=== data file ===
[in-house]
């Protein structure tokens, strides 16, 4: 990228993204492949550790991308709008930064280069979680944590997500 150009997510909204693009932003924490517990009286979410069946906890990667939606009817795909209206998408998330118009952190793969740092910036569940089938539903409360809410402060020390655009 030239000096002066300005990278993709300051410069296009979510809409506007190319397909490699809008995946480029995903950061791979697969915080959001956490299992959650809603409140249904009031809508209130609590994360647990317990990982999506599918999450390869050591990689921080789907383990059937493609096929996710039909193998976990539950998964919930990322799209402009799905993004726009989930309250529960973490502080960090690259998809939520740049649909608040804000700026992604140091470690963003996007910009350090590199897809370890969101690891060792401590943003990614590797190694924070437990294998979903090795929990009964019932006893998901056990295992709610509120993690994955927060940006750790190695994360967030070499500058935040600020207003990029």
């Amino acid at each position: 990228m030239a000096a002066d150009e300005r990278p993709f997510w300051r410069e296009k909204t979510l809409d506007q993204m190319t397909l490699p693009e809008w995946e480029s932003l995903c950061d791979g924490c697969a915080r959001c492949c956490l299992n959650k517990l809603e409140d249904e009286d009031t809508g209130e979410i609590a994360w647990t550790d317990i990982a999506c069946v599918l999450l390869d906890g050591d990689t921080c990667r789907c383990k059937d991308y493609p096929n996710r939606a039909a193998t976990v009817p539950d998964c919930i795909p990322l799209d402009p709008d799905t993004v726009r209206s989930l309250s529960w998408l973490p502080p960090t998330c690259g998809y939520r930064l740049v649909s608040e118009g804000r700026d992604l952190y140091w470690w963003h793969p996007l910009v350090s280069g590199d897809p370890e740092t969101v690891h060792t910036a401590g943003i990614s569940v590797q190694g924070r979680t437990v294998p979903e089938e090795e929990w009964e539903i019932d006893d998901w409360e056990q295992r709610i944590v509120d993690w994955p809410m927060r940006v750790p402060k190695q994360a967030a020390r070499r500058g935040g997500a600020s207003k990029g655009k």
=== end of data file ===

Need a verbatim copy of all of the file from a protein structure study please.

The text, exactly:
[in-house]
């Protein structure tokens, strides 16, 4: 990228993204492949550790991308709008930064280069979680944590997500 150009997510909204693009932003924490517990009286979410069946906890990667939606009817795909209206998408998330118009952190793969740092910036569940089938539903409360809410402060020390655009 030239000096002066300005990278993709300051410069296009979510809409506007190319397909490699809008995946480029995903950061791979697969915080959001956490299992959650809603409140249904009031809508209130609590994360647990317990990982999506599918999450390869050591990689921080789907383990059937493609096929996710039909193998976990539950998964919930990322799209402009799905993004726009989930309250529960973490502080960090690259998809939520740049649909608040804000700026992604140091470690963003996007910009350090590199897809370890969101690891060792401590943003990614590797190694924070437990294998979903090795929990009964019932006893998901056990295992709610509120993690994955927060940006750790190695994360967030070499500058935040600020207003990029």
């Amino acid at each position: 990228m030239a000096a002066d150009e300005r990278p993709f997510w300051r410069e296009k909204t979510l809409d506007q993204m190319t397909l490699p693009e809008w995946e480029s932003l995903c950061d791979g924490c697969a915080r959001c492949c956490l299992n959650k517990l809603e409140d249904e009286d009031t809508g209130e979410i609590a994360w647990t550790d317990i990982a999506c069946v599918l999450l390869d906890g050591d990689t921080c990667r789907c383990k059937d991308y493609p096929n996710r939606a039909a193998t976990v009817p539950d998964c919930i795909p990322l799209d402009p709008d799905t993004v726009r209206s989930l309250s529960w998408l973490p502080p960090t998330c690259g998809y939520r930064l740049v649909s608040e118009g804000r700026d992604l952190y140091w470690w963003h793969p996007l910009v350090s280069g590199d897809p370890e740092t969101v690891h060792t910036a401590g943003i990614s569940v590797q190694g924070r979680t437990v294998p979903e089938e090795e929990w009964e539903i019932d006893d998901w409360e056990q295992r709610i944590v509120d993690w994955p809410m927060r940006v750790p402060k190695q994360a967030a020390r070499r500058g935040g997500a600020s207003k990029g655009k």